N. Dash’s Disintegration
With new works on view at Casey Kaplan, the artist wants us to think about our everyday interactions with nature and the objects that surround us.
Untitled, 2019, (Detail), Adobe, Silkscreen Ink, Jute
The first photograph I saw by N. Dash was in a 2012 exhibition in the Lower East Side. It was an image of bits of disintegrating cloth and, over time, similar images have consistently cropped up in the artist’s practice. Termed “fabric sculptures,” these small, gestural forms are made by the artist’s fingers working pieces of cotton. Colored by dirt, oil, time, and the residue of labor, which are photographed and then silkscreened, the resulting images have become something of an enigma for the artist’s wider practice. What is this object? Just a bit of cloth? Is it refuse, or is it the remains of a special, personal keepsake? I queried the artist and was told it was a piece of white cotton fabric carried with her and constantly touched—a material that has the capacity to imprint information both material and immaterial. In the artist’s latest solo show at Casey Kaplan in New York, her second for the gallery, I viewed an homage that points to something larger than the work itself, to possibly something nonphysical.
Walter Benjamin’s well-known 1939 essay "The Work of Art in the Age of Mechanical Reproduction” has a quote that correlates fittingly with N. Dash’s work. He begins, “With the close-up, space expands… The enlargement of a snapshot does not simply render more precise what in any case was visible, though unclear; it reveals entirely new structural formulations of the subject.” The author alludes to the technology of the camera and its ability to capture and condense the world into a new reality or a “different nature.” This “different nature” has developed and expanded into the current age wherein a proliferation of activity is affecting “actual nature” and resulting in shifts in our climate and tilts in our ecosystemic balance. Benjamin extols, “exploring common place milieus under the ingenious guidance of the camera… assure(s) us of an immense and unexpected field of action.”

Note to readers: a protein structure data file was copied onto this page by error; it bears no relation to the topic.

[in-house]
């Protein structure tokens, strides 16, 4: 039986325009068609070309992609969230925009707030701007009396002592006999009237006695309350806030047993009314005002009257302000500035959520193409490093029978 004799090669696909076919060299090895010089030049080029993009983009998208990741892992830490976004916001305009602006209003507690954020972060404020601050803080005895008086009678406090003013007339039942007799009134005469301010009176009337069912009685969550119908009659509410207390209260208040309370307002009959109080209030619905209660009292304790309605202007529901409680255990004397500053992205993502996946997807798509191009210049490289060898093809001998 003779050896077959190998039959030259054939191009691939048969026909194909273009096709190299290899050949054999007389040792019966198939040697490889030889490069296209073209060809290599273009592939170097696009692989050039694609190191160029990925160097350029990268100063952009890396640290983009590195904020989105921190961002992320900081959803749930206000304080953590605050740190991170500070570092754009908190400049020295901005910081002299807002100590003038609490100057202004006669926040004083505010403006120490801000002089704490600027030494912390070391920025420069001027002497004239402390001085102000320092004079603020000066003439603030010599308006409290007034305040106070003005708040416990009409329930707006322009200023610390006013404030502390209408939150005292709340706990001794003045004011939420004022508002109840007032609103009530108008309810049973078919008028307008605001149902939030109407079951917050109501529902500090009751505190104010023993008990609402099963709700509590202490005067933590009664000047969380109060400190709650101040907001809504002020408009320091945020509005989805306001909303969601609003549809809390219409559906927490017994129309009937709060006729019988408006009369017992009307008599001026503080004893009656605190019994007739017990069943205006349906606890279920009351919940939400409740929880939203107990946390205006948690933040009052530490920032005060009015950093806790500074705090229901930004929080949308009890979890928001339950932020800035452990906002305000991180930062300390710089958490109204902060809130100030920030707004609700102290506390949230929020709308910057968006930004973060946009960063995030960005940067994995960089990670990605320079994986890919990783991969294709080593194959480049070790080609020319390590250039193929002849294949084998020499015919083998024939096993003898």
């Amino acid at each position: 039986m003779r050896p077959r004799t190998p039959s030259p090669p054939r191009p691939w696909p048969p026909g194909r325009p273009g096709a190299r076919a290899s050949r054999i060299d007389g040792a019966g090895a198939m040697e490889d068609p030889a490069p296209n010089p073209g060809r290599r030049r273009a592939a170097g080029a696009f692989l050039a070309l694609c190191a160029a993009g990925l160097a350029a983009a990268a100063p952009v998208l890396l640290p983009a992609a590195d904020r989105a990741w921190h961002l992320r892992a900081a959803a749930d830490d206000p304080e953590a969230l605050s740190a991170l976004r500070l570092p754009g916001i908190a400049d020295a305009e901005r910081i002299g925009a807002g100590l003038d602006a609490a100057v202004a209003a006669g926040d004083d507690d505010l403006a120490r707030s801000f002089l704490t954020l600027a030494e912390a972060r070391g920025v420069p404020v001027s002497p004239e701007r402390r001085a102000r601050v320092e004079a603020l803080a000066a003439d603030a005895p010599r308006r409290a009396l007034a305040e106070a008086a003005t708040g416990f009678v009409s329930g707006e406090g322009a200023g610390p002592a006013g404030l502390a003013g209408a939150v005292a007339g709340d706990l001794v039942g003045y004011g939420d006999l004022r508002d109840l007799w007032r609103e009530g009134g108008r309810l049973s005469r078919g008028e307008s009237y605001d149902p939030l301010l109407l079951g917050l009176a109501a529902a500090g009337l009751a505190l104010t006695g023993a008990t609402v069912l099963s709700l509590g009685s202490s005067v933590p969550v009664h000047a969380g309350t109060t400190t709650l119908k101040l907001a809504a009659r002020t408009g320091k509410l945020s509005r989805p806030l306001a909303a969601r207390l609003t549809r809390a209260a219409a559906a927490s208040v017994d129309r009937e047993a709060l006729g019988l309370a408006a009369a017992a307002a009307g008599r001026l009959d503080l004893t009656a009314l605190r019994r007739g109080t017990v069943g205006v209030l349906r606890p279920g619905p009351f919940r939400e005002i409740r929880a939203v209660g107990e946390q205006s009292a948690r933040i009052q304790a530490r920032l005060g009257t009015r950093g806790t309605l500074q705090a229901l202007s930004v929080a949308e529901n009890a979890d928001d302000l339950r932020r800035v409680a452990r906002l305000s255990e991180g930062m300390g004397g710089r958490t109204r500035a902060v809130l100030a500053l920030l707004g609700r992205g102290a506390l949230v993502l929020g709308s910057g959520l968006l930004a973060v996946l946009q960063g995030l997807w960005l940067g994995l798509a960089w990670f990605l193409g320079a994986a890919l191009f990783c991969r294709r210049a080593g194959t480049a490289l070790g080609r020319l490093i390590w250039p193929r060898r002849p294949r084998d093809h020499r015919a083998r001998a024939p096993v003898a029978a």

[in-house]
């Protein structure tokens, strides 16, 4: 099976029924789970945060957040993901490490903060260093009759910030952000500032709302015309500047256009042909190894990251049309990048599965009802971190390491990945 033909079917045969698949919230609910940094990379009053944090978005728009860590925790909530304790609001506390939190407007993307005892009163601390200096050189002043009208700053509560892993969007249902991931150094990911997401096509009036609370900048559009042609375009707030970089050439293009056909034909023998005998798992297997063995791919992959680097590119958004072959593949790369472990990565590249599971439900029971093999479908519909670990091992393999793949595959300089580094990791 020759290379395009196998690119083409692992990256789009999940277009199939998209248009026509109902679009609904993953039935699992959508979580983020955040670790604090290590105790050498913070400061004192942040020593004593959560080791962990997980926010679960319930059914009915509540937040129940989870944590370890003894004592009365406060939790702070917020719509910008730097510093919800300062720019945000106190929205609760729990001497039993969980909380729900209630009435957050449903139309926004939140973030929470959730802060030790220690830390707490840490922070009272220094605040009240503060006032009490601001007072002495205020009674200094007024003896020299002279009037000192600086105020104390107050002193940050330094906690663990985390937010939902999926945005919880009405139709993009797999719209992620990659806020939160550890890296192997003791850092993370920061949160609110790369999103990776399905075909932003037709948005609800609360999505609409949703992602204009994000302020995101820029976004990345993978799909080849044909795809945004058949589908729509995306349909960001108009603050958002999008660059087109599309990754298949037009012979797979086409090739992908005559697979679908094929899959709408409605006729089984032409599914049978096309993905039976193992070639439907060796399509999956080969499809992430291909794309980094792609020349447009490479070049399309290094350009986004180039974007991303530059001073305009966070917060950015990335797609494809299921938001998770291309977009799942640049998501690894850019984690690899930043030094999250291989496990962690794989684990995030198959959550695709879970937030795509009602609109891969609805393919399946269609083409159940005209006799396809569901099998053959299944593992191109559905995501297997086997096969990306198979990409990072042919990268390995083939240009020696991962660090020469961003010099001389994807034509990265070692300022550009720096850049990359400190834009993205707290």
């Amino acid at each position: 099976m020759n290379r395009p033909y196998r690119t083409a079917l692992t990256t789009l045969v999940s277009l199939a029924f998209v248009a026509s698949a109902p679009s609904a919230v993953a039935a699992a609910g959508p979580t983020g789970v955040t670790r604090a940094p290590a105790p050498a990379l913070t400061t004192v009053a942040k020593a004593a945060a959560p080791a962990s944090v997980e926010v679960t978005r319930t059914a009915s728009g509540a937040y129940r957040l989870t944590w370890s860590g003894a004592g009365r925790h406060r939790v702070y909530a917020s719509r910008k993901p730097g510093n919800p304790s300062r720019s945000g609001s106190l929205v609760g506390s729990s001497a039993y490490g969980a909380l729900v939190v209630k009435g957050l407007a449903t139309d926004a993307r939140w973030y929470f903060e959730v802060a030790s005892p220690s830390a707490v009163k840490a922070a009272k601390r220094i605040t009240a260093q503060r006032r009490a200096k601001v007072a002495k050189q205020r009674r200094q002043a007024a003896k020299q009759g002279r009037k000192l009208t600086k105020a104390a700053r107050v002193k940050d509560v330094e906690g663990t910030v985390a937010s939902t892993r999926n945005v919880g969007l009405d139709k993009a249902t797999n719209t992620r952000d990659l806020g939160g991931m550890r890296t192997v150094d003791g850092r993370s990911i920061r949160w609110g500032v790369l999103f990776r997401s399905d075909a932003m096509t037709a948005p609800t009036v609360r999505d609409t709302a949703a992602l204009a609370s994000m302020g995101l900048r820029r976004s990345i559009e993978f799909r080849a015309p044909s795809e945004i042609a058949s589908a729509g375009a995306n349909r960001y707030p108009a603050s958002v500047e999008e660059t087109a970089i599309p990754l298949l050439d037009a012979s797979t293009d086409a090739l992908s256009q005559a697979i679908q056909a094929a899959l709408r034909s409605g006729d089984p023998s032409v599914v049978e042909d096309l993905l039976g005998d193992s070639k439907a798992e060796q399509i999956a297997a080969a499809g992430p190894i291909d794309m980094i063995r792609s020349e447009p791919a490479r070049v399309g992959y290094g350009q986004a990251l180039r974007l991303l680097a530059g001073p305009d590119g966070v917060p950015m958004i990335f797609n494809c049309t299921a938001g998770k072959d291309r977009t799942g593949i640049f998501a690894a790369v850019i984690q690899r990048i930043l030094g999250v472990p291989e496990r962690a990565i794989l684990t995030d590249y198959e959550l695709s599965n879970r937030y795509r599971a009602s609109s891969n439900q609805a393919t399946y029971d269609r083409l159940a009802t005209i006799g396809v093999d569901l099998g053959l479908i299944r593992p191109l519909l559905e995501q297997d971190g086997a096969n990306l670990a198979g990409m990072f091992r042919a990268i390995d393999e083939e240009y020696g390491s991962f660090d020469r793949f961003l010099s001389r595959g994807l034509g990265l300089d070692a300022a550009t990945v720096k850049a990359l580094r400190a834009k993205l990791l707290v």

Certainly, these silkscreened images exist on an unexpected field of action. They are printed on a bed of actual dirt – adobe clay, more specifically. In using adobe, the artist directly engages with the desert landscape of New Mexico, where the artist spends a lot of time in when away from New York. The material engages both the artist and the viewer in a conversation with land conservation, a major component to future ecological and climate stabilization. The adobe is sourced in the desert and applied to wood panels via a trowel used for re-mudding adobe architecture. The porous nature of the clay results in high shrinkage coefficients; it dries, shrinks, puckers and cracks. This reference to desertification aligns with ecological decline and the ability for terrestrial conservation to both provide climate stability and the ground for a healthy planet.
There is something both hard-hitting and soft in how these paintings exist in the world: specific, piercing, and, in the end, empathetic, as seen in a recent solo exhibition at the Aldrich Museum in Connecticut, curated by Amy Smith-Stewart. This reuse and revaluing of things closest to us is was communicated plain as daylight in that show. I would say the work is firmly rooted in recycling: utilizing what is on-hand and producing a carbon footprint lower than most. At a time when all are aware of the current climate issues, N. Dash’s works remind us to slow down and look to nature. They propose an alternative way of experiencing the world––suggesting the subtler things and changes might just be the big thing after all.